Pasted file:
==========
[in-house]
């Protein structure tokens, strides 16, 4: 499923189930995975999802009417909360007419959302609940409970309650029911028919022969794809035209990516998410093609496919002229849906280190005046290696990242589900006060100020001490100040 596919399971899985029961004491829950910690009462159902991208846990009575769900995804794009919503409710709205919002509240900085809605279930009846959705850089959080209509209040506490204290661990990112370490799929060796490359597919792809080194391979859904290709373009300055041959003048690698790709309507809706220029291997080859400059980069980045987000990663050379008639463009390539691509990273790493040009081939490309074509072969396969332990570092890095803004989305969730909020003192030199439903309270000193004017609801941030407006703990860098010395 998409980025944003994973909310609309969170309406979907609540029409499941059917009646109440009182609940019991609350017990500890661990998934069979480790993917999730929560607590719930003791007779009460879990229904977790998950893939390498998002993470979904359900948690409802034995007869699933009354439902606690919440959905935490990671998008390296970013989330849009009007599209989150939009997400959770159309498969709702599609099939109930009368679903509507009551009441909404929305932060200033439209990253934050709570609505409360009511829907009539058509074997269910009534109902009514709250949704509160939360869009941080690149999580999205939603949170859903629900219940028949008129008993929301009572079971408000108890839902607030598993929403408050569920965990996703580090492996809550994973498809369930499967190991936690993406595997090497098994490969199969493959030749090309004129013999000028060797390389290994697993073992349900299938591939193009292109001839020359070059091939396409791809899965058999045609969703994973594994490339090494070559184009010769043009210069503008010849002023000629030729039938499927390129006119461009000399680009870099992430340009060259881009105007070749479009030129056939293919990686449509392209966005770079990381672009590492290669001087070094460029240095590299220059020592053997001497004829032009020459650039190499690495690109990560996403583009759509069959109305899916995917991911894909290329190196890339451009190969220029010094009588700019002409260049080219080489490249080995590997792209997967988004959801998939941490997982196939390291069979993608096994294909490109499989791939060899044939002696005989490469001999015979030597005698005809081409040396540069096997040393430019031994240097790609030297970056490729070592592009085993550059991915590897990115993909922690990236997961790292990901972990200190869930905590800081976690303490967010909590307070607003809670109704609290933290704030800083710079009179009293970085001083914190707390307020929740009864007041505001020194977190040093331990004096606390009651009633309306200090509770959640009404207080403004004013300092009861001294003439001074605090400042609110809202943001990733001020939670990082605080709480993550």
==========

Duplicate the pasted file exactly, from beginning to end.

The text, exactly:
[in-house]
């Protein structure tokens, strides 16, 4: 499923189930995975999802009417909360007419959302609940409970309650029911028919022969794809035209990516998410093609496919002229849906280190005046290696990242589900006060100020001490100040 596919399971899985029961004491829950910690009462159902991208846990009575769900995804794009919503409710709205919002509240900085809605279930009846959705850089959080209509209040506490204290661990990112370490799929060796490359597919792809080194391979859904290709373009300055041959003048690698790709309507809706220029291997080859400059980069980045987000990663050379008639463009390539691509990273790493040009081939490309074509072969396969332990570092890095803004989305969730909020003192030199439903309270000193004017609801941030407006703990860098010395 998409980025944003994973909310609309969170309406979907609540029409499941059917009646109440009182609940019991609350017990500890661990998934069979480790993917999730929560607590719930003791007779009460879990229904977790998950893939390498998002993470979904359900948690409802034995007869699933009354439902606690919440959905935490990671998008390296970013989330849009009007599209989150939009997400959770159309498969709702599609099939109930009368679903509507009551009441909404929305932060200033439209990253934050709570609505409360009511829907009539058509074997269910009534109902009514709250949704509160939360869009941080690149999580999205939603949170859903629900219940028949008129008993929301009572079971408000108890839902607030598993929403408050569920965990996703580090492996809550994973498809369930499967190991936690993406595997090497098994490969199969493959030749090309004129013999000028060797390389290994697993073992349900299938591939193009292109001839020359070059091939396409791809899965058999045609969703994973594994490339090494070559184009010769043009210069503008010849002023000629030729039938499927390129006119461009000399680009870099992430340009060259881009105007070749479009030129056939293919990686449509392209966005770079990381672009590492290669001087070094460029240095590299220059020592053997001497004829032009020459650039190499690495690109990560996403583009759509069959109305899916995917991911894909290329190196890339451009190969220029010094009588700019002409260049080219080489490249080995590997792209997967988004959801998939941490997982196939390291069979993608096994294909490109499989791939060899044939002696005989490469001999015979030597005698005809081409040396540069096997040393430019031994240097790609030297970056490729070592592009085993550059991915590897990115993909922690990236997961790292990901972990200190869930905590800081976690303490967010909590307070607003809670109704609290933290704030800083710079009179009293970085001083914190707390307020929740009864007041505001020194977190040093331990004096606390009651009633309306200090509770959640009404207080403004004013300092009861001294003439001074605090400042609110809202943001990733001020939670990082605080709480993550």